One key challenge to deploying climate solutions on a large scale – particularly in developing countries – is the capacity of local innovation ecosystems to adapt these solutions for local markets, and to provide a sustainable delivery model so these solutions can reach end users.
 
The shift to a climate-smart world is not incremental but transformational, and the capacity to implement innovation must be established at the local level. Unfortunately, such capacity is often lacking in developing countries, where the effects of climate change are most severe and the needs for innovative solutions most acute.
 
The World Bank’s Climate Technology Program (CTP) has been working for over five years to address this challenge. Its network of seven Climate Innovation Centers supports local tech firms that develop climate solutions for local markets. The more than 300 companies supported by the centers have helped improve climate resiliency by commercializing innovative technologies, such as hydroponics, solar-powered pumps, and micro irrigation systems.

Now, the Climate Technology Program is expanding its efforts in this area by launching the Climate Business Innovation Network (CBIN). The network will connect public and private organizations that are committed to supporting climate innovation in developing countries. A diverse pool of partners —including foundations, donors, businesses, investors, venture funds, universities, and government agencies — will collaborate to provide advisory services, market connections, and funding to growing clean-tech businesses.
 
The network will launch at COP22 in Marrakech, starting with more than 30 partners, and its efforts will focus first on the Africa region. With support from the network, local enterprises will adopt techniques and technologies to reduce emissions and improve climate resilience, while their countries will capture greater value in the innovation value chain, build competitive sectors, and create jobs.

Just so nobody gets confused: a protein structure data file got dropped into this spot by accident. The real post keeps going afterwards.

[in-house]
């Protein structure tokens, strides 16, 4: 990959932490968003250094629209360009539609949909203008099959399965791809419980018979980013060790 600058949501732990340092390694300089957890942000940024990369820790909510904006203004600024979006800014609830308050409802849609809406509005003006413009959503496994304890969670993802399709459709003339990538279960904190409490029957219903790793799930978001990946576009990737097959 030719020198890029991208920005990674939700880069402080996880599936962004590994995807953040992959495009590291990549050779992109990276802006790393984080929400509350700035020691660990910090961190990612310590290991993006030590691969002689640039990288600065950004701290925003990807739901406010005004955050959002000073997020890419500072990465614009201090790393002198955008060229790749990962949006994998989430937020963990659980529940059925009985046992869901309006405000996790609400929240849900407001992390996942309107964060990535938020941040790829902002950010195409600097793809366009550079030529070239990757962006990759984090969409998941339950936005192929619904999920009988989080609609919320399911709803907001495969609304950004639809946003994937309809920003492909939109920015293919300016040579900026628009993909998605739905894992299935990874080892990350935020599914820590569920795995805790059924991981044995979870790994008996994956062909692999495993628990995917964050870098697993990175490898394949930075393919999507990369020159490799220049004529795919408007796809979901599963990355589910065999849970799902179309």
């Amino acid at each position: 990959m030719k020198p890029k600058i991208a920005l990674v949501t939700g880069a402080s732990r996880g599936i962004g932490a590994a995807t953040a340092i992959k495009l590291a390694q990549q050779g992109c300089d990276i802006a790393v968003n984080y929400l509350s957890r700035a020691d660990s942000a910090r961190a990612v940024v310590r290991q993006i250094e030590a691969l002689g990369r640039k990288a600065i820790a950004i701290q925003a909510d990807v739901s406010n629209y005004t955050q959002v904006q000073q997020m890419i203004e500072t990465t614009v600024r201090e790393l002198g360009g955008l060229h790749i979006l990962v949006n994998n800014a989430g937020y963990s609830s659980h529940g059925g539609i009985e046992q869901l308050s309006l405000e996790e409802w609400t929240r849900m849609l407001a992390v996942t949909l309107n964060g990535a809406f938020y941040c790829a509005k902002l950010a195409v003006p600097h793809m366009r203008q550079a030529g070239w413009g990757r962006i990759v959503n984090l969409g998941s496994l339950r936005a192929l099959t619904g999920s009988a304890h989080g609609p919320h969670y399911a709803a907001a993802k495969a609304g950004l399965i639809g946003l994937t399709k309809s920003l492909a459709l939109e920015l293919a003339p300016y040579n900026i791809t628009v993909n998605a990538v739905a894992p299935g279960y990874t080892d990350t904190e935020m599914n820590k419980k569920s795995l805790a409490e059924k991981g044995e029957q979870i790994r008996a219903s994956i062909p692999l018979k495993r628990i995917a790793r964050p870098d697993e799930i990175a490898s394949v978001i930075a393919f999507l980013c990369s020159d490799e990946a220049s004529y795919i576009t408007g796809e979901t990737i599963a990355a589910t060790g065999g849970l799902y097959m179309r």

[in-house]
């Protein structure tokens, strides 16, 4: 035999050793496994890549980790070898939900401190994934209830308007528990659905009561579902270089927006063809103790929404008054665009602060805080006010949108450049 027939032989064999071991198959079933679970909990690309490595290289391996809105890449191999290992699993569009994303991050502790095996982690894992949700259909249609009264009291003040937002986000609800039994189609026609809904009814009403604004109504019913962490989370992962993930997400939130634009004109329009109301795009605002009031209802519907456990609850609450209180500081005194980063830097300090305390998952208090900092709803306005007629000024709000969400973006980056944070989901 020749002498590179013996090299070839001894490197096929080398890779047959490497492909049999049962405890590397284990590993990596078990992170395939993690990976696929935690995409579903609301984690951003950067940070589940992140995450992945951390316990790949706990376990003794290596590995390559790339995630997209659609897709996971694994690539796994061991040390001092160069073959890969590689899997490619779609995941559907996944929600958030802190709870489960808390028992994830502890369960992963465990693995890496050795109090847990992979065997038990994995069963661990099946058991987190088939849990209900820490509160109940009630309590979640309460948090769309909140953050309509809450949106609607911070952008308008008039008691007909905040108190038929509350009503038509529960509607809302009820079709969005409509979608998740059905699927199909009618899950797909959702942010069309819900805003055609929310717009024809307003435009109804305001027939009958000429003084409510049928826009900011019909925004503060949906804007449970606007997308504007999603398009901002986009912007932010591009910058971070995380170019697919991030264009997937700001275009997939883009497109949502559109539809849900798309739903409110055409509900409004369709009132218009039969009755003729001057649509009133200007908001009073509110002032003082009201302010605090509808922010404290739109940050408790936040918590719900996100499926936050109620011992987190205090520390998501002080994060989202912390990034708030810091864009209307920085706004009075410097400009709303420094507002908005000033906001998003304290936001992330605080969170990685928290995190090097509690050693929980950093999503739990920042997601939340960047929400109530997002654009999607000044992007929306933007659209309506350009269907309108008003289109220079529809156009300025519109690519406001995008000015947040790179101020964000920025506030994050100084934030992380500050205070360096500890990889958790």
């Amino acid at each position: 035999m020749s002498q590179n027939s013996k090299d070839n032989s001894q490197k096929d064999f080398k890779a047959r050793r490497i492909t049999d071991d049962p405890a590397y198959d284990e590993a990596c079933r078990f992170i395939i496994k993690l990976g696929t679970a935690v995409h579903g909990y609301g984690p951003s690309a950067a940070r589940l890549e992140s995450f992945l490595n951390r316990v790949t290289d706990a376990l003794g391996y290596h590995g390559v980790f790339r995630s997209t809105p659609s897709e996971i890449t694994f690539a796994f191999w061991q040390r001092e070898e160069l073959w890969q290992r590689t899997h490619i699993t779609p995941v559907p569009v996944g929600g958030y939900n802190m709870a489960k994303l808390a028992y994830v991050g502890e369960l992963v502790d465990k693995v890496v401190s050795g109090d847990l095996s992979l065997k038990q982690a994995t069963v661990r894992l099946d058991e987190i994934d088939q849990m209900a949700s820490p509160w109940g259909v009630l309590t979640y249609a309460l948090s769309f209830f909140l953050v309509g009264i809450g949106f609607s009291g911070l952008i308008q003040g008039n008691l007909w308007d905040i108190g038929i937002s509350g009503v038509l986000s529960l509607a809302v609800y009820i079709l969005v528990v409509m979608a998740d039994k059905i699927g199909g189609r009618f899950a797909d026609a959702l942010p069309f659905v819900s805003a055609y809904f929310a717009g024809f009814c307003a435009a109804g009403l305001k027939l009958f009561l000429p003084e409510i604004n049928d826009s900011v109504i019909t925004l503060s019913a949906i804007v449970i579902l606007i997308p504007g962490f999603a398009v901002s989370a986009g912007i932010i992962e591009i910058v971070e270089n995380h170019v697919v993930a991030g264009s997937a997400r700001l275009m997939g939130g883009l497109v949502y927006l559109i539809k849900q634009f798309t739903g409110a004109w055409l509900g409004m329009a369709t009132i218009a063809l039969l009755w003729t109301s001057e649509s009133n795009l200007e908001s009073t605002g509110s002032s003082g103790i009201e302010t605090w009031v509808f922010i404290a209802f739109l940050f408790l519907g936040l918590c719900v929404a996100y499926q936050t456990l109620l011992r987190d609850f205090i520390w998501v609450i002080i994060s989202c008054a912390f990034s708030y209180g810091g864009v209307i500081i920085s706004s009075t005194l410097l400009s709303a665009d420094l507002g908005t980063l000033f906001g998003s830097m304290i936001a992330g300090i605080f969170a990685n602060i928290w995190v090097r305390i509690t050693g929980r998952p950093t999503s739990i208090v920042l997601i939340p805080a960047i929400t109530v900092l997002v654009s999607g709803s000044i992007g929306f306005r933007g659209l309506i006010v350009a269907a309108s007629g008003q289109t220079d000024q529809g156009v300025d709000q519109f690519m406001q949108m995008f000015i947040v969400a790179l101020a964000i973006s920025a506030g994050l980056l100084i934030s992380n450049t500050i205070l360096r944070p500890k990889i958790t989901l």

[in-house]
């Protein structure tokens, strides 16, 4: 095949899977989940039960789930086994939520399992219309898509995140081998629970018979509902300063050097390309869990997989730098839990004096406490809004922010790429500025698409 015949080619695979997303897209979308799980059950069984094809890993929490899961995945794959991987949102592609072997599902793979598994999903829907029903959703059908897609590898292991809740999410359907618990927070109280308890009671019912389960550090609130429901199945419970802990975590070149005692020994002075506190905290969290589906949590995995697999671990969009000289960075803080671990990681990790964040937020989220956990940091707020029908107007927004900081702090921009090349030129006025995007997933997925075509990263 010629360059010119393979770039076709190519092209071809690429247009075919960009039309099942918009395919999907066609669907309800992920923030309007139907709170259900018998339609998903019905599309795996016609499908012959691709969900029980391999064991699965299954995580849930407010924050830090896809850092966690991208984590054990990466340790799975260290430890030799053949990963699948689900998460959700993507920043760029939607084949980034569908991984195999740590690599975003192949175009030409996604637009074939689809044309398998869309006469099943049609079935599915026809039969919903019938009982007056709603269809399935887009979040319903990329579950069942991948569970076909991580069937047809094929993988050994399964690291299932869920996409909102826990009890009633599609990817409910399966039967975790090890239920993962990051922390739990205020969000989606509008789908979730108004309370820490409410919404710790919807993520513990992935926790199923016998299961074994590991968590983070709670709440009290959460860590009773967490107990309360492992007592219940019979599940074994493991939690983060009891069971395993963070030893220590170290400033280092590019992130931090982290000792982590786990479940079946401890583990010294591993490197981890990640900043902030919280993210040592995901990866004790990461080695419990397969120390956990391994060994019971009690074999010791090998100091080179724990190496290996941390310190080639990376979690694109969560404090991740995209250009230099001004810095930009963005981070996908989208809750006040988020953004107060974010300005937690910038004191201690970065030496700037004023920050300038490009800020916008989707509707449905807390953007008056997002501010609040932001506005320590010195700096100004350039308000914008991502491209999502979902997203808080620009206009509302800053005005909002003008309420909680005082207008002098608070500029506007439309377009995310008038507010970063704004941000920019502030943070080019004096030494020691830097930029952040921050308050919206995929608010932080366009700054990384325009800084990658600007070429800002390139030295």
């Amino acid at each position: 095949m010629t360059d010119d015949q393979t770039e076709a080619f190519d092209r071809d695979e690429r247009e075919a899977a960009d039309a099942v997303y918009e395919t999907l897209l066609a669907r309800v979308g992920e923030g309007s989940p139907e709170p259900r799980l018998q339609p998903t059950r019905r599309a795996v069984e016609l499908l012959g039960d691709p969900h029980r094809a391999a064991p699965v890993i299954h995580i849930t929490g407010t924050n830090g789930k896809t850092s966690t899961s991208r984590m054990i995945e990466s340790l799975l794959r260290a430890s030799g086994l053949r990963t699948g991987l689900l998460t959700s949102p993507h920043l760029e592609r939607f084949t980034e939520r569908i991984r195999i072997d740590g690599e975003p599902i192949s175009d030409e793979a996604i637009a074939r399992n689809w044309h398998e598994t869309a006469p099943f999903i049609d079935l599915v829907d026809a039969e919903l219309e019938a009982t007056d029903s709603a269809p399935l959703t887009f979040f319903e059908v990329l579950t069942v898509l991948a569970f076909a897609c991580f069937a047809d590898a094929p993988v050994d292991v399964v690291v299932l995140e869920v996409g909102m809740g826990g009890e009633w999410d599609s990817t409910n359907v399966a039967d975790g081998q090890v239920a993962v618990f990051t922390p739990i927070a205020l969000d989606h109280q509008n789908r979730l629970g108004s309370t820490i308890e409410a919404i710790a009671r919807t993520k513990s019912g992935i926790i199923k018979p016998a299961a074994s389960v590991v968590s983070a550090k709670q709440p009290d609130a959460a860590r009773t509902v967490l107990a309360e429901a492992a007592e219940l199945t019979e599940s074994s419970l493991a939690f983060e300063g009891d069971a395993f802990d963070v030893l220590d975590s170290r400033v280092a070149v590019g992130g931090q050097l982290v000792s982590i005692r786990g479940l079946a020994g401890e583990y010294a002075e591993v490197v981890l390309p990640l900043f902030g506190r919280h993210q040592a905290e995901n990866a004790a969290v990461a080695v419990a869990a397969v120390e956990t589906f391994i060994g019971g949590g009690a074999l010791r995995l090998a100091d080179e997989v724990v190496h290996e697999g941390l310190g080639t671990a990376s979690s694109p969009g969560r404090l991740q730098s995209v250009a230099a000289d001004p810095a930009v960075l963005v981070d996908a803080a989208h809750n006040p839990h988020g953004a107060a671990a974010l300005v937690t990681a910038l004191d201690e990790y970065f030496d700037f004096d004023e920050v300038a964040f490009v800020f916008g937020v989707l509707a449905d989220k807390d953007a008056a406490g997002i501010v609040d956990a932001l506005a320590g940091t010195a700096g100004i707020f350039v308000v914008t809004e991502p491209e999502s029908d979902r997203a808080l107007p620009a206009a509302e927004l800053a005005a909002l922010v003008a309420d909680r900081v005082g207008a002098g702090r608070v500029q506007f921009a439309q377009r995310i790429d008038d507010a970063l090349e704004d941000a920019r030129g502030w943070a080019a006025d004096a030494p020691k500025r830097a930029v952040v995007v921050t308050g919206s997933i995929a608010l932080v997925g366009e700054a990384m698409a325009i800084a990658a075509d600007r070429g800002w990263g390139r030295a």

Can the Climate Business Innovation Network ensure that farmers in India respond to changing weather patterns with the latest technologies? Can the network accelerate the deployment of new batteries from Japan into rural areas of Africa?
 
None of the partner organizations can accomplish all of that alone. But together, there’s a chance. By coordinating the efforts of the many organizations in the climate space, and supporting the adaptation of innovative technologies to local conditions, the Climate Business Innovation Network will help to address some of the most significant barriers that prevent climate innovation from reaching the people who need it most.

Comments

Submitted by John Wickham on

This is a great post! So clear, realistic about future climate challenges, but also hopeful about what collaboration over new technologies can accomplish in local conditions in countries throughout the world! Bravo, Jonathan Coony and World Bank colleagues who are working on climate and development!